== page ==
What do you think of sport as a platform for human rights issues?
I think both in terms of the symbolic power of sport and the values of sport, sport offers avenues for the promotion of human rights. In modern sport as we know it, the values were always that it was a level playing field and everybody had an equal chance to do well. And of course, in the 19th century and for much of the 20th, and even today, that value was contradicted by the reality that many people were barred from playing either by outright, overt discrimination or by systemic discrimination. That contradiction provided an opportunity for activists and people who were excluded to raise the equity flag. So, sport provided a ready arena for human rights campaigns.
At the same time, given the symbolic power of sport, as representatives of groups that were being discriminated against or underrepresented got a chance to play, some of these outstanding people became the embodied champions of equity: the first outstanding woman, the first outstanding lesbian, the first outstanding black man, the first outstanding First Nations person. People would say they don’t deserve to play and yet you’d see these extraordinary athletes that would excite you and so they symbolically raised the cry of justice.
Probably the strongest narrative to describe the history of sport in my view is the long struggle against barriers. One by one people fought in a complicated variety of ways to break these barriers down across the world within societies. It’s an extraordinary story. At every age you had struggles around human rights and equity. And because of the visibility of sport, they’ve given support to other struggles, too. They’ve given visibility to the need for human rights.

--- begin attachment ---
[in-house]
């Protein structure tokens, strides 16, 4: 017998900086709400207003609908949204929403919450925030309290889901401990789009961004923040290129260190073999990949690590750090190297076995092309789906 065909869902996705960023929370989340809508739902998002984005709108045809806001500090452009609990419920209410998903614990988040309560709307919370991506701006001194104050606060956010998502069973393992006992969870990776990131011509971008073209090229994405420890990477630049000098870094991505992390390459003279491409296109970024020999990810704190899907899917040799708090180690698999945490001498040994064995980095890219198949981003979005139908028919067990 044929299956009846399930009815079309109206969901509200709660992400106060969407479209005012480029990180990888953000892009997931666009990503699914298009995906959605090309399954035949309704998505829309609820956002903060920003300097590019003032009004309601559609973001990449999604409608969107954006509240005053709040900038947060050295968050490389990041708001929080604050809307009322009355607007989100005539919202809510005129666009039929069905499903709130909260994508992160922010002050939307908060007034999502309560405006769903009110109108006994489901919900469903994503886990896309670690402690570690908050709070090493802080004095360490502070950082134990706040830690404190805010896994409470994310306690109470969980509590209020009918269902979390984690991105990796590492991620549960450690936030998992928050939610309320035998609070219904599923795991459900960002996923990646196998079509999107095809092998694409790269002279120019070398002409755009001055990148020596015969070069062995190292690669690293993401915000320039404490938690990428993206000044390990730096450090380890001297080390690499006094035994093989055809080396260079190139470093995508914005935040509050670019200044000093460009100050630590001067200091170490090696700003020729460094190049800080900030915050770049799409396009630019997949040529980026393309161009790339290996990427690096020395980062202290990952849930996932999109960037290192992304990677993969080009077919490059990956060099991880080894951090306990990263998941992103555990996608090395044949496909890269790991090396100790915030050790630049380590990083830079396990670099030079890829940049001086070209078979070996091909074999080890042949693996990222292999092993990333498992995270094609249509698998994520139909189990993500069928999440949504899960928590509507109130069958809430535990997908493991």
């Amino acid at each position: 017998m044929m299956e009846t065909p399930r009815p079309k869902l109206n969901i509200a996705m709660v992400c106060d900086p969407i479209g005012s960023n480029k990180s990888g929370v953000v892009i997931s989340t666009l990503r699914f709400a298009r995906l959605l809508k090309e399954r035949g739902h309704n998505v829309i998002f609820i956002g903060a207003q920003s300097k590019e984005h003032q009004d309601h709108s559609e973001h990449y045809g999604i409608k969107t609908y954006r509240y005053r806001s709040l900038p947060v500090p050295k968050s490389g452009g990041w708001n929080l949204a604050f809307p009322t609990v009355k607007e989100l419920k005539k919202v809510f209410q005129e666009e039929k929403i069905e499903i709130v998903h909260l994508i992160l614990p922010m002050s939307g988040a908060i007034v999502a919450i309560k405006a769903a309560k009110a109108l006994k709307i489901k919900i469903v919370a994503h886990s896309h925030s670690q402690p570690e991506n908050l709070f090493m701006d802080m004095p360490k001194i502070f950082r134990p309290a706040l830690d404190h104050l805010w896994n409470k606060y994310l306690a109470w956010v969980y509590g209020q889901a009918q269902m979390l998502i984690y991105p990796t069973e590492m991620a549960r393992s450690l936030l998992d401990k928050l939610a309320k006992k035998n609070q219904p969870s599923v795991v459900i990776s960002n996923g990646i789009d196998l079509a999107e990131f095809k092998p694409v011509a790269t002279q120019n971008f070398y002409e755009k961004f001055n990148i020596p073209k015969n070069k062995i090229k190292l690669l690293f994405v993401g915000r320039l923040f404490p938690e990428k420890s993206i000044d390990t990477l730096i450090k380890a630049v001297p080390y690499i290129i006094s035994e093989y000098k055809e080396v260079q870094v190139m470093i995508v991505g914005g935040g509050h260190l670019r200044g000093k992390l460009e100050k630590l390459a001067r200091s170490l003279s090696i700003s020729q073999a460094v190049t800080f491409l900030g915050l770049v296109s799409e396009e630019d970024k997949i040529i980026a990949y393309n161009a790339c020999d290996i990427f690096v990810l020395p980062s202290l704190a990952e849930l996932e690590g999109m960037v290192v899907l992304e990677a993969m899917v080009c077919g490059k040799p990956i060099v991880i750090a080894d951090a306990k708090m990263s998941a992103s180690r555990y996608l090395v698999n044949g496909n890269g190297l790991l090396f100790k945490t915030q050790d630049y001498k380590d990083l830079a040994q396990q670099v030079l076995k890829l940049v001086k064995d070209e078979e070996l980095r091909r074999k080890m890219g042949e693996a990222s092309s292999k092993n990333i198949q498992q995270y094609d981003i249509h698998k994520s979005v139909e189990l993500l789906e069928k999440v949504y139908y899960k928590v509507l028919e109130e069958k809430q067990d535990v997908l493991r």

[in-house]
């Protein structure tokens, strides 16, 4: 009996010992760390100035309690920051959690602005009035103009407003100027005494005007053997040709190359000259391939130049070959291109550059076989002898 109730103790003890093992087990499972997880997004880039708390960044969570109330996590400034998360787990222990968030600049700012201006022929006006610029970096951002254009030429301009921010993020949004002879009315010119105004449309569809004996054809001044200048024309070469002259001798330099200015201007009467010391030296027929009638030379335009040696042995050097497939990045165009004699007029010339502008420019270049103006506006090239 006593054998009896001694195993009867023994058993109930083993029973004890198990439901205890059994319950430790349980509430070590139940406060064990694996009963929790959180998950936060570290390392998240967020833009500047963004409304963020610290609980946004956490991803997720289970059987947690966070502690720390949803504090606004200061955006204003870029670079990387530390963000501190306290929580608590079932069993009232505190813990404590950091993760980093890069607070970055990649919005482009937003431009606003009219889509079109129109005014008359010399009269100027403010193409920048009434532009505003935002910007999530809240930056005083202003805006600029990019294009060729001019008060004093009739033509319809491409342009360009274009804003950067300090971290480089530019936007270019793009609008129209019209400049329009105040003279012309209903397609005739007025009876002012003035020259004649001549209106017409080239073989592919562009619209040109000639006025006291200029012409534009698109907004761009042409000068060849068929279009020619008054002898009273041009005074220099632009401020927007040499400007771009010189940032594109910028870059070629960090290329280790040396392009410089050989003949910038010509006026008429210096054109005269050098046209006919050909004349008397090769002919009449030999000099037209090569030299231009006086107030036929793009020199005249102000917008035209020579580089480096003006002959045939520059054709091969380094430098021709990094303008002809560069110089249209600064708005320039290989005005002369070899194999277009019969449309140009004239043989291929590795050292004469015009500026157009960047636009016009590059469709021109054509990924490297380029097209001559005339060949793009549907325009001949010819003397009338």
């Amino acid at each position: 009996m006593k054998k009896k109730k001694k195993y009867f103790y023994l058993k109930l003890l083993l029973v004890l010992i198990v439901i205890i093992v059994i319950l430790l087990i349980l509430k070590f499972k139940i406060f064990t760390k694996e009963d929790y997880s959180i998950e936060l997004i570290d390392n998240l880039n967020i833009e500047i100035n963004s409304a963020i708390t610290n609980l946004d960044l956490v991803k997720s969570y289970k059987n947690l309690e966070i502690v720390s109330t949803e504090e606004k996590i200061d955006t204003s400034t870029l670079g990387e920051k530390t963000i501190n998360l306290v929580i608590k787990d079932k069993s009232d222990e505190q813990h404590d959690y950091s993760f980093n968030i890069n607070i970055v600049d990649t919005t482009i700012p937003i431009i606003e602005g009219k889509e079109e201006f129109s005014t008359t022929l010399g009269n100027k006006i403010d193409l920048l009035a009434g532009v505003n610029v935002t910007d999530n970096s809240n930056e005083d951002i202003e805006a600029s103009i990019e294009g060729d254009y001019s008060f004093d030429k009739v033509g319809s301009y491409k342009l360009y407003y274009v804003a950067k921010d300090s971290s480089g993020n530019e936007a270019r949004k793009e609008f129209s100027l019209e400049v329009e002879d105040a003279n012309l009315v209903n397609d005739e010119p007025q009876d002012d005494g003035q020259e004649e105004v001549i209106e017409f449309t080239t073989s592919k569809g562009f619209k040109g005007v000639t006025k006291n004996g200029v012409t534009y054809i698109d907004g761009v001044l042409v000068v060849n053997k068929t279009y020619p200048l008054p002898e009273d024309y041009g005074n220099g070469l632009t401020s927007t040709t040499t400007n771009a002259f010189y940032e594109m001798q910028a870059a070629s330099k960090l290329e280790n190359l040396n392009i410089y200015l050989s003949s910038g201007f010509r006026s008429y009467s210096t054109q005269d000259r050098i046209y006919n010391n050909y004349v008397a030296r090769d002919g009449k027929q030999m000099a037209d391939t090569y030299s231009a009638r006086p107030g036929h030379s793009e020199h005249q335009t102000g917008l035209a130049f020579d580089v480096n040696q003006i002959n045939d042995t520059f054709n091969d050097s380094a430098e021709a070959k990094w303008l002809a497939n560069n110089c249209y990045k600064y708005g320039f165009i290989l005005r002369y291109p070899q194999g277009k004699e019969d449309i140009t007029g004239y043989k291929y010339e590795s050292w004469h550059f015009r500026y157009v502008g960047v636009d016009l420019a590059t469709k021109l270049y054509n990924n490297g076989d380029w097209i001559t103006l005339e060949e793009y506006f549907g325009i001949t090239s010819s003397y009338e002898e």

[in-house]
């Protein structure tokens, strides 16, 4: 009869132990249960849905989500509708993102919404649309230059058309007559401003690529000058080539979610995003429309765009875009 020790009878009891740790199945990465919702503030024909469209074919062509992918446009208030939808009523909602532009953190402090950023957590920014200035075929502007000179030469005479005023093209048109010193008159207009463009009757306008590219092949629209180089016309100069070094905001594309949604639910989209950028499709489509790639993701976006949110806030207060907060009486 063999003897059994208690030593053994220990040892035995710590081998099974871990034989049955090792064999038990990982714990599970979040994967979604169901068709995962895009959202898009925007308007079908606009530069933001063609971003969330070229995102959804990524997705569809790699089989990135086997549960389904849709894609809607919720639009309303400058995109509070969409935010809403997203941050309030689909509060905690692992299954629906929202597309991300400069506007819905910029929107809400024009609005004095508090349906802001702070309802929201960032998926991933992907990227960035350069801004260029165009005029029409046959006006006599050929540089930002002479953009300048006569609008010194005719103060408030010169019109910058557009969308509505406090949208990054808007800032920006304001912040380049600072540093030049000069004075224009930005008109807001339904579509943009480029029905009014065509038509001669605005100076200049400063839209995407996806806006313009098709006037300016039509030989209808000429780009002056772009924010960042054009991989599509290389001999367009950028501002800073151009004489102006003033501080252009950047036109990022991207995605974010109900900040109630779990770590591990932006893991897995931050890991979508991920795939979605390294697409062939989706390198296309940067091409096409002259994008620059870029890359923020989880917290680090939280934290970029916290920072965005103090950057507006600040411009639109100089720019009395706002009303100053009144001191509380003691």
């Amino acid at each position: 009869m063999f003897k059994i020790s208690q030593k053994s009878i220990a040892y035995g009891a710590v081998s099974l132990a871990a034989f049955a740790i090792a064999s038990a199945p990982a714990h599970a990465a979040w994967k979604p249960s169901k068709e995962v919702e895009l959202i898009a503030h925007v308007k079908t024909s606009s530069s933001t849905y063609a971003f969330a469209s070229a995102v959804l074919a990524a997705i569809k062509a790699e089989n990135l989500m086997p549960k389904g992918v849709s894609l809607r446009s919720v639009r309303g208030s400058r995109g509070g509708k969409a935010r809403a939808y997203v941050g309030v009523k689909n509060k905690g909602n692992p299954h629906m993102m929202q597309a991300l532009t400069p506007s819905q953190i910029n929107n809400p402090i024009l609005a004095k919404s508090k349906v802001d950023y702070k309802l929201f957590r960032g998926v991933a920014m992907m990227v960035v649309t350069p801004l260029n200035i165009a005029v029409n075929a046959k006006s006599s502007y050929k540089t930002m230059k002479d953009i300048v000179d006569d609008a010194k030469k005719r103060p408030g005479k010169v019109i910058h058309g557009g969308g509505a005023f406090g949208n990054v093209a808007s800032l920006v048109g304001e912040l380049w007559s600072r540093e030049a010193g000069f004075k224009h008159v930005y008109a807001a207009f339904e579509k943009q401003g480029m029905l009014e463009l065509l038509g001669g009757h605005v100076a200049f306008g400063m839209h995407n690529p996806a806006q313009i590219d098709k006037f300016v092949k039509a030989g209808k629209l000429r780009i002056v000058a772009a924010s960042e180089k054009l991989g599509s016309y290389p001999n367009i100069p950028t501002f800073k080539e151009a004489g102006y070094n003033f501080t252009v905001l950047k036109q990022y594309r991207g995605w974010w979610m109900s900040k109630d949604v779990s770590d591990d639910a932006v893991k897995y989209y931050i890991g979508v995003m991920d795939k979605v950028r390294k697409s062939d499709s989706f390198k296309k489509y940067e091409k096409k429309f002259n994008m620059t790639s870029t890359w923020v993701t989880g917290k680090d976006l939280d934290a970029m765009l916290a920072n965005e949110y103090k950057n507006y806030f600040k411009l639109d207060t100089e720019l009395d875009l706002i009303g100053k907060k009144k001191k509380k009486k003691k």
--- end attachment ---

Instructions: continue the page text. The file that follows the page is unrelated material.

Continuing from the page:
What did you think of the Toronto 2015 Pan Am/Parapan Games?
I think they were a terrific success and a spectacular success for the University of Toronto. In addition to the facilities the university got on the St. George and UTSC campuses, it gave us a chance to really express the broader Olympic ideal. The games brought exciting competition. It gave many of us a chance to learn way more about the Americas than we ever had before and so gave reality to the idea of intercultural education. I think we can be very proud of how we celebrated the Pan Am Games.
What do you think are the values that should inform big sport competitions, like the Pan Am Games or the Olympics? Do you think they’ve changed since you competed in the 1964 Olympics?
My experience was formed by two ideas. One is the pursuit of the very, very best, the idea of excellence, the idea of being the best you can be and then the best in the world. The other idea was that sport is part of an international culture and that although you compete fiercely against other people, you are culturally at one with them. Olympians should devote themselves to both – to strengthen the opportunity for the pursuit of excellence and to strengthen the opportunity for the whole world to be part of a joined effort to communicate a culture of humanity.
My own experience is that the pendulum in the Olympics has swung to the pursuit of the podium – to the neglect of the other values that the Olympic movement holds dear. There continues to be the extraordinary support for the pursuit of excellence, but I think the humanitarian ideal is no longer given the attention it deserves and that really troubles me.